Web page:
A delightful afternoon with Crispian Steele-Perkins

The first time I saw trumpeter Crispian Steel-Perkins perform live was in early 1996 in St Margaret’s Church in Topsham in Devon (UK) when I was a member of Exeter Youth Brass. Crispian was performing with groups from the East Devon Music Centre and played an arrangement of Haydn’s trumpet concerto on his E flat trumpet with us.

Before the performance, he had demonstrated parts of the concerto on the keyed trumpet, making an impressively well-tuned sound. A keyed trumpet is a trumpet with keys on it, similar to those found on woodwind instruments. The concerto was originally written in 1796 for the Austrian trumpeter Anton Weidinger, who premiered it on the 1st of January 1800.

Crispian has become well known for these sorts of lecture recitals. As a trumpet player, I find it is always interesting to put music into historical context like this. I’ve been a fan of his ever since that concert, so of course I was thrilled when Crispian agreed to meet me for an interview.

After a long journey from Dublin, my family and I arrived at Crispian’s cottage in Bexhill, near Hastings. Crispian spends some of his time there with his second wife Jane, who is a nurse. He also shares this cottage with two lovely classic motorbikes, which he is under strict instructions to keep in his garage and not in the house!

Above: Crispian on one of his motorcycles.

Crispian welcomed us in his usual energetic, charismatic style with a big smile and cheerful manner. We had approached Bexhill from the west, so we had travelled through Normans Bay which, Crispian informed me, was where William the Conqueror landed when he invaded England in 1066. As you travel along the beach you drive over a marsh that used to be in the sea. William the Ist chose the bay because it was shallow, which made it easy for his army to disembark. It is also near to Pevensey Castle, a Saxon Shore fort with complete Roman walls. A fort has stood on the site since the Iron Age.

History is one of Crispian’s many interests, which is perhaps not surprising since he has plenty of history in his family. Like me, Crispian is from Exeter in south-west England. His dad, Guy, was a fifth-generation doctor in Exeter and his mother was Sylvia de Courcy who danced at the Savoy Theatre, Strand, London under the direction of Madame Casavana. Amongst Guy’s patients were the Aclands, who used to own Killerton estate – a beautiful house and gardens in east Devon now owned by the National Trust. Crispian is related to Admiral Beatty, famous for his role in the Battle of Jutland in 1916. He also has Irish connections. Some of his ancestors were from Kinsale in County Cork and his maternal grandmother, Victoria Parker, was one of the first group of women to graduate from Dublin’s Trinity College.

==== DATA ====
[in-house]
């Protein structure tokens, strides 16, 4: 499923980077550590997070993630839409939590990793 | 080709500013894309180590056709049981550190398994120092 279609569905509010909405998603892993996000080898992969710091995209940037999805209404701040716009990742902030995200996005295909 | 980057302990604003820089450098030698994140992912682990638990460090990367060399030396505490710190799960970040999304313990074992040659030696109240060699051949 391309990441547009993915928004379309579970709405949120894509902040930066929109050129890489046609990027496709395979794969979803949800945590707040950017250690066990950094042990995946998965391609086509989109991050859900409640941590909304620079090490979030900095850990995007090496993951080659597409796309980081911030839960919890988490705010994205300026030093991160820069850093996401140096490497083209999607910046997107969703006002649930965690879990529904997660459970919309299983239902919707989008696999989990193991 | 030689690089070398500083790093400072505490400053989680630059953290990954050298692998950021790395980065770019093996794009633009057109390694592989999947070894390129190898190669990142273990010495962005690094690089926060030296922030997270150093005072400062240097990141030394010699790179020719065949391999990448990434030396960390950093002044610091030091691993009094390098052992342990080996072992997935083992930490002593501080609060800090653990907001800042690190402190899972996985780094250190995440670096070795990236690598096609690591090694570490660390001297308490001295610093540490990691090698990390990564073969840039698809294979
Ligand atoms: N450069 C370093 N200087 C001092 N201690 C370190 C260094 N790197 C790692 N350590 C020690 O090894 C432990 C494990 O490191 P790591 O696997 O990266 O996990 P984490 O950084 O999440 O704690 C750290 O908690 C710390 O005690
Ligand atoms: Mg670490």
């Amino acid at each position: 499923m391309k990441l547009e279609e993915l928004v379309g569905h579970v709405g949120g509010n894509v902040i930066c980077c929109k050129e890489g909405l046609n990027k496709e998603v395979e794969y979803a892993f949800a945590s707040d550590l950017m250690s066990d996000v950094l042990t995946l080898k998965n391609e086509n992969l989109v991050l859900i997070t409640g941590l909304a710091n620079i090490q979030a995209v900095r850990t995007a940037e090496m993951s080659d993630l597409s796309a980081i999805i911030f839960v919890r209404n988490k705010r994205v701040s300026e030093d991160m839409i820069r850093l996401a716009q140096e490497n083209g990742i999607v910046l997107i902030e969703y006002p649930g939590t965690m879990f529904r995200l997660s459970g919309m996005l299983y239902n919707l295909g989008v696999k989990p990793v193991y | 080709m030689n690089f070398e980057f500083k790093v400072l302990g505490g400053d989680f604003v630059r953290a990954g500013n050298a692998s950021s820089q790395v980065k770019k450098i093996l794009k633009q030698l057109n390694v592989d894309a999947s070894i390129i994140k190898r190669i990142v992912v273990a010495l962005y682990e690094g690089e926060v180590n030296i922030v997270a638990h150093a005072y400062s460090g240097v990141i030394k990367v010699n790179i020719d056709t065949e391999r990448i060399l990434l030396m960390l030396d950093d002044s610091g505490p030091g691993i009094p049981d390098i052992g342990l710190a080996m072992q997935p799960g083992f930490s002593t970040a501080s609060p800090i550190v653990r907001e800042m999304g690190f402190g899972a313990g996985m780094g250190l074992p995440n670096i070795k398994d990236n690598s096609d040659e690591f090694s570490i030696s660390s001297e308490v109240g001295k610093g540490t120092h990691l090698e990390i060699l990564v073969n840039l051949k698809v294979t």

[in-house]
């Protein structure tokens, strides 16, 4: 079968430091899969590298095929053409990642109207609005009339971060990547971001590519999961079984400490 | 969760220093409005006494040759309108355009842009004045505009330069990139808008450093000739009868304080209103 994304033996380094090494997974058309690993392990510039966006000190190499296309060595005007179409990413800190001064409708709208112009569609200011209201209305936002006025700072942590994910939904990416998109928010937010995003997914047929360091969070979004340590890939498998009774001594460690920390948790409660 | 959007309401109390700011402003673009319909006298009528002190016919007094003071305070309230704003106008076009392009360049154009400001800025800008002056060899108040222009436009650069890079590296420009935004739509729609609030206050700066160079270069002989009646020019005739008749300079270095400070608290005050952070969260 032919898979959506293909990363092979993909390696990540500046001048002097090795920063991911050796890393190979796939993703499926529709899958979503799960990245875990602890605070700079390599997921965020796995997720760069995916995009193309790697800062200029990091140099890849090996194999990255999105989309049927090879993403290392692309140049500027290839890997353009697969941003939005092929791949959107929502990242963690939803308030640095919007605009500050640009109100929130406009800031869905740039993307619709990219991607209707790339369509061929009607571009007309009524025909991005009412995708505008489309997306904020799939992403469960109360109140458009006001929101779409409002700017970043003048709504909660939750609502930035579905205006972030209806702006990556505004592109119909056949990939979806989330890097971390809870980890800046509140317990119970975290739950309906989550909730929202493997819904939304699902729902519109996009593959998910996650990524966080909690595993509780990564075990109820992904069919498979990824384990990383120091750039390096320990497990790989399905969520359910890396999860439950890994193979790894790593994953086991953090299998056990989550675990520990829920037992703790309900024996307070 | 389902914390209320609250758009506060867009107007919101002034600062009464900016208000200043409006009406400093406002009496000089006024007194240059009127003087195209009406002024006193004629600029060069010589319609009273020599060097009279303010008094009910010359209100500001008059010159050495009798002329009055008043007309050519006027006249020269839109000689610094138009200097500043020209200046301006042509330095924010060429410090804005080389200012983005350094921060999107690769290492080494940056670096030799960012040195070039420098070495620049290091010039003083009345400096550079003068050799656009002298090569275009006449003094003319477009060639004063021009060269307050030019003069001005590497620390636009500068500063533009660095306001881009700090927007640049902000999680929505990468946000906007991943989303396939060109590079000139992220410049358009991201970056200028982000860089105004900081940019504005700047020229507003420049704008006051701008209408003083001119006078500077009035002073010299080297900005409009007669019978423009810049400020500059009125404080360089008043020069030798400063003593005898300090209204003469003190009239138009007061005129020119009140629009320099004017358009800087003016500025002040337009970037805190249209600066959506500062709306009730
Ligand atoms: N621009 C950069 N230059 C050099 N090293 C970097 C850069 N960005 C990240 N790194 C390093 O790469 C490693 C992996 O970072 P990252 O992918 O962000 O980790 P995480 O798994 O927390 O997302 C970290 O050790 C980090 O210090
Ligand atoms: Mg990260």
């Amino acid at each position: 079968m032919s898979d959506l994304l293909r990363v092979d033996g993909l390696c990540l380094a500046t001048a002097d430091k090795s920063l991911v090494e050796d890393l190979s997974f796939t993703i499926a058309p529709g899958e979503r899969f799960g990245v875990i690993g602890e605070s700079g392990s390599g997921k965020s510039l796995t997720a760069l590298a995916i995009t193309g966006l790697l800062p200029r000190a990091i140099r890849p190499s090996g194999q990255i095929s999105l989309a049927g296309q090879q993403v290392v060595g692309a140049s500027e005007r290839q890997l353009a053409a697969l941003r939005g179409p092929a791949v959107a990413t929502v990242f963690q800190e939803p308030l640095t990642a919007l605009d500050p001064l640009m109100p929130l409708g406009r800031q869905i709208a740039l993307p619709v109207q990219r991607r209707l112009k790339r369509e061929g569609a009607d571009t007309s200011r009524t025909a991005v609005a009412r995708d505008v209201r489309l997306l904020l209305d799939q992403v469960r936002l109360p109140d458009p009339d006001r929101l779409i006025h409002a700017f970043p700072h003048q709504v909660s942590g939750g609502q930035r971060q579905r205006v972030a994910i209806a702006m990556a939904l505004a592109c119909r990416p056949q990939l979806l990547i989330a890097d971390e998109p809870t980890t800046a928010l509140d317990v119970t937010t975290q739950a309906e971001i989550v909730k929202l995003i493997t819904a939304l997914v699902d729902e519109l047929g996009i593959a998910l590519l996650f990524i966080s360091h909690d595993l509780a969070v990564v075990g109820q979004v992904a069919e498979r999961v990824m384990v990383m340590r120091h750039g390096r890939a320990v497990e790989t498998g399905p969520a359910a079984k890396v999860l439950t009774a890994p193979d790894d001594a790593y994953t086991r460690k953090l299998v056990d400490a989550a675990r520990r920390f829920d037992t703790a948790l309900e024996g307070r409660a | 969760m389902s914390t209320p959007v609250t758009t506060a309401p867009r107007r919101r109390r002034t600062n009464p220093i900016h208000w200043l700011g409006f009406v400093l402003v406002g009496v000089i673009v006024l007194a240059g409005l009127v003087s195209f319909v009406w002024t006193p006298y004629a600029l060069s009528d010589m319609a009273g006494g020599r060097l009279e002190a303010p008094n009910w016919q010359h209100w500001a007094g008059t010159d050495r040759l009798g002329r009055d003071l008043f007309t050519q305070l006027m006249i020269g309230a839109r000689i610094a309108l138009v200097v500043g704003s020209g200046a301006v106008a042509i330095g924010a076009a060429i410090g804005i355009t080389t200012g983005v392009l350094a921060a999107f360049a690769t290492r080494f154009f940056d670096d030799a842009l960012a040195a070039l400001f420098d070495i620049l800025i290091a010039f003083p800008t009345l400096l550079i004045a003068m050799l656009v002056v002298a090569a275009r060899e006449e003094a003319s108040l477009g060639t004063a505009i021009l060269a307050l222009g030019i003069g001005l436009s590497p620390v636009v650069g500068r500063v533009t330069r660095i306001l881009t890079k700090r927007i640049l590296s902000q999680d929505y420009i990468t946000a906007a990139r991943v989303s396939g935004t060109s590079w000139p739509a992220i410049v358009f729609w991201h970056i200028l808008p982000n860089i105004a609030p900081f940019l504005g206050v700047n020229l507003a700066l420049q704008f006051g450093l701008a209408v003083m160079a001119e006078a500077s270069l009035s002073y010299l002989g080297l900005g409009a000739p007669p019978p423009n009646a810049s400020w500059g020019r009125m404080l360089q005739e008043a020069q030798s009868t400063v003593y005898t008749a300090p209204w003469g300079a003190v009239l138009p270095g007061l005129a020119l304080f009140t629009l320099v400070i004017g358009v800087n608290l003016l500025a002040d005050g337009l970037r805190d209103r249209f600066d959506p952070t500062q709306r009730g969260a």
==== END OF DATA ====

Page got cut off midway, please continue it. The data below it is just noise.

We went inside and into his kitchen where we got straight down to the important business of tea and cake. He carved out two enormous slices of coffee and walnut cake. Then, after checking my preferred prescription, he poured two equally gargantuan mugs of tea.

Above: Crispian with a very large slice of coffee cake!

We moved through to his dining room, where he had laid out some of his instruments for me to examine. Crispian enjoys collecting antique instruments. He is one of just a handful of people on this planet who can play some of these instruments and he is a world authority on the history of the trumpet. “My collection used to have 155 instruments,” he told me. “It has recently been radically reduced to about 40 – I sold another three this week. They’re all in playing condition, though!”

As we pored over the instruments together, Crispian told me some of his professional history. He was a founder member of the Devon Youth Orchestra. He joined the National Youth Orchestra of Great Britain as a 16-year-old in 1960 and was a member for two years. He’d attended Marlborough College before studying at the Guildhall School of Music and Drama. He has held several positions with prestigious orchestras: Sadlers Wells Opera (2nd trumpet); 1st trumpet with the London Gabrielle Brass; English Chamber Orchestra (moved from 2nd to 1st trumpet). He was joint principal trumpet of the Royal Philharmonic Orchestra with Jim Watson until about 1980. Since then, he has been a freelancer.

Crispian explained that in the 1980s orchestral jobs were not regular, meaning that it was not usual for musicians to have longer-term contracts – most groups were freelance. This seems to have suited Crispian, who is a bit of a free spirit and enjoys having multiple employers. He has “fingers in lots of pies” and said he’s found that “a moving target is harder to hit”. If anything were to not work out with one employer, he has plenty of other things going on. Music, he explained, is a “fickle business”. This doesn’t seem to bother Crispian, who thrives on the uncertainty and seems to enjoy the adventure.

Crispian taught himself the trumpet for the first three years after using one belonging to his brother Barry. His parents bought him his own in 1955 when he was 10 ­– a B&H Regent. Crispian’s musical ability seems to have come to him over the years from various influences. His father was “totally unmusical” but his mother studied the piano at Brussels Conservatory for a brief period. None of Crispian’s three children have followed in his musical footsteps, though oddly in the last few years he has learned of a recent ancestor who was a professional trumpeter. None of his immediate family knew about this until recently.

Crispian can’t play the piano himself, but he is a very capable arranger of music. He published his arrangements for a few years but stopped when he got fed up with the publishing industry. If you want to hear some of Crispian’s great arrangements, many are featured on his albums.